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  • jeremysdemo
    replied
    Originally posted by csuguy View Post
    It will inevitably produces image of the source code for any and every program, albeit in pieces. However, you have no way of knowing which images to connect to form which program. And the vast majority of what this program produces will be incoherent jibberish.
    well it sounds like it has a use as an visual art form (by showing in picture form what symmetry programers create) but as you say useless to use for the connections and that is essentially what makes most programs unique that borrow source code from others.

    it's sounds like a simple way to chain functions together (like Usine or MAX/MSP) in a GUI, if the pictures themselves could retain a label of some sort of it's function, eg. string, module, library etc.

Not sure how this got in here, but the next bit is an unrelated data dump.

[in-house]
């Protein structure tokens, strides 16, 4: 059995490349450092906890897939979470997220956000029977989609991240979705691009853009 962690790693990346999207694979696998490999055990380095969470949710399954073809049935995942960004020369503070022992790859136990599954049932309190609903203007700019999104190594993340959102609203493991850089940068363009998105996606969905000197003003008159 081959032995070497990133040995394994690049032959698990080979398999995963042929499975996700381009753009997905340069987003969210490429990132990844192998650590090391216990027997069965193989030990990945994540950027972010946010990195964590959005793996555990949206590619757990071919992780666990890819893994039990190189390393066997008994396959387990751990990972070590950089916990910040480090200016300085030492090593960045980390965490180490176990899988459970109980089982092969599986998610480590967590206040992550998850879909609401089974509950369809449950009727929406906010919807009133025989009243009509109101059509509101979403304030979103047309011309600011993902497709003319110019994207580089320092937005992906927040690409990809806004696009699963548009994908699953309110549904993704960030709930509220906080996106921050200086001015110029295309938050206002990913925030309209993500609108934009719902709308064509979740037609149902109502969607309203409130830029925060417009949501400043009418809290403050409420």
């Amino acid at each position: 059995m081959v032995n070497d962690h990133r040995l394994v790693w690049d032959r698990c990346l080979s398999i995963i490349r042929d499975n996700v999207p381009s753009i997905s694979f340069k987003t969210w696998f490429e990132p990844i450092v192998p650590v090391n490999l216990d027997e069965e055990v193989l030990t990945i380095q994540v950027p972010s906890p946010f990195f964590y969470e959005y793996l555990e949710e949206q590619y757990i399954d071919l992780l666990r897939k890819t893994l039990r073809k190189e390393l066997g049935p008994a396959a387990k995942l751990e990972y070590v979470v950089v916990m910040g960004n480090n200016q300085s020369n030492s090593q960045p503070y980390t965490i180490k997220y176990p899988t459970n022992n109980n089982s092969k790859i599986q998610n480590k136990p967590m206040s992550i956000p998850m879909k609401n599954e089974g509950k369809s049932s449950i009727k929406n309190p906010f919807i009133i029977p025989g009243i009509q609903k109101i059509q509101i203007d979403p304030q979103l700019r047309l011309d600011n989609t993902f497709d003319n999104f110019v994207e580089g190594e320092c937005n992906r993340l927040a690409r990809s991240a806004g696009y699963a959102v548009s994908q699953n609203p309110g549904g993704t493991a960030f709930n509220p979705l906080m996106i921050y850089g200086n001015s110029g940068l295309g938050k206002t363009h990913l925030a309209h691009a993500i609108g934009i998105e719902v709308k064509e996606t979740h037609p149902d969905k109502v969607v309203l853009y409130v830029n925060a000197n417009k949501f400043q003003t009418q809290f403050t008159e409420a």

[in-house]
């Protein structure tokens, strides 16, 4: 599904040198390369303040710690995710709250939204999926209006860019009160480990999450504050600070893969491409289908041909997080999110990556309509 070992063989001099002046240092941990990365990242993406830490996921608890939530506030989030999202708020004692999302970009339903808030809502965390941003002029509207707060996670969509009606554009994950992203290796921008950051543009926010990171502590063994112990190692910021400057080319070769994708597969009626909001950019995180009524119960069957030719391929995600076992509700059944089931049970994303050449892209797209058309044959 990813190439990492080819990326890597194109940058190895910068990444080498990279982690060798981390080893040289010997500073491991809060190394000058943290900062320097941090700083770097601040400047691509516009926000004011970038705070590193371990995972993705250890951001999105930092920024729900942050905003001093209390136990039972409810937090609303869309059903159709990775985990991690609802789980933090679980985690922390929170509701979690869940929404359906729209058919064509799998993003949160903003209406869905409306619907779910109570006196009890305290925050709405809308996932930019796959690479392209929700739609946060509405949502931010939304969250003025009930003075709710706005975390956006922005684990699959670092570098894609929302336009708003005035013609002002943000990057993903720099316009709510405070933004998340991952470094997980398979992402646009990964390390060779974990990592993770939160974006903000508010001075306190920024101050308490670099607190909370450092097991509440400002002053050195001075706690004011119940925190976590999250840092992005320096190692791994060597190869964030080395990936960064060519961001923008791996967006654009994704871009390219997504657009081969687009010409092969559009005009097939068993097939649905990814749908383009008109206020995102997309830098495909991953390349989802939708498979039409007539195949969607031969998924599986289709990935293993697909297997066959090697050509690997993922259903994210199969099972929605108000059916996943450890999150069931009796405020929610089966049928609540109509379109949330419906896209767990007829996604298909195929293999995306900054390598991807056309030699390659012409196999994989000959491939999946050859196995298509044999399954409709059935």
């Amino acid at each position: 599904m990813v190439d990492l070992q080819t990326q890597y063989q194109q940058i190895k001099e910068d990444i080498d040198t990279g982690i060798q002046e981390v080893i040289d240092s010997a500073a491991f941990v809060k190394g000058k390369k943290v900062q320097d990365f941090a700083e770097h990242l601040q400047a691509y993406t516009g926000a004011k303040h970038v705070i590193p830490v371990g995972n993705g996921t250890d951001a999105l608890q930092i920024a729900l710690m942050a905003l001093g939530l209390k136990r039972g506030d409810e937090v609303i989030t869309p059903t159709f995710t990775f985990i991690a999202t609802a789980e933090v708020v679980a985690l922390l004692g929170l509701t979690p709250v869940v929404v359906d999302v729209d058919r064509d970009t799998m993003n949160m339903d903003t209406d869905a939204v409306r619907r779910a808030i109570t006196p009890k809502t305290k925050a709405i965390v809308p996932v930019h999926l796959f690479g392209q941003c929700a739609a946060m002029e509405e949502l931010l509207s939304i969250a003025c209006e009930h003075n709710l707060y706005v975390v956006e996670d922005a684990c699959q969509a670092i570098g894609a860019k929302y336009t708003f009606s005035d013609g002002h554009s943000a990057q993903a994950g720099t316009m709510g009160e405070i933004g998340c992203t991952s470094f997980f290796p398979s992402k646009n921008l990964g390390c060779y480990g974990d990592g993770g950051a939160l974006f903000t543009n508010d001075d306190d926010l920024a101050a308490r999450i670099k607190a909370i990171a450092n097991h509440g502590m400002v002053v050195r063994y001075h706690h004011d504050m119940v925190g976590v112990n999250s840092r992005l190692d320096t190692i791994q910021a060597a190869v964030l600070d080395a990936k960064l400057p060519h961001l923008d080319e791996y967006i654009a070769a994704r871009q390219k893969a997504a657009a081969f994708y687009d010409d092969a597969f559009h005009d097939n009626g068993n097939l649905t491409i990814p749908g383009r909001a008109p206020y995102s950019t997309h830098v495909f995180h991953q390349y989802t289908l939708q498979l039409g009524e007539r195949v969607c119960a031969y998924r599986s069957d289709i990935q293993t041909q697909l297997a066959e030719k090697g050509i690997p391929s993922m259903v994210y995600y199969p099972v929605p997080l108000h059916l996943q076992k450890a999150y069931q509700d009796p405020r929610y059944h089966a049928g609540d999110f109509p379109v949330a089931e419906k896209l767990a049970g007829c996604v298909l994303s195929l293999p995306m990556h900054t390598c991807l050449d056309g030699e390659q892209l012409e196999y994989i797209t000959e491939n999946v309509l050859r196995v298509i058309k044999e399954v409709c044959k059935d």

keep shinin

    jerm

    Leave a comment:


  • csuguy
    replied
    Originally posted by jeremysdemo View Post
    I just want to know if can it actually show you the code for a program, and how that would be useful without knowing the way in which different functions are connected, eg. Pascal library (compiled to a dll) inside a Java wrapper (JNI), or the use of jitter.

    A lot of programs include open source, so it's not the code that one needs to find in order to make your own comparable program, it's how they access the native functions.

    keep shinin

    jerm
    It will inevitably produces image of the source code for any and every program, albeit in pieces. However, you have no way of knowing which images to connect to form which program. And the vast majority of what this program produces will be incoherent jibberish.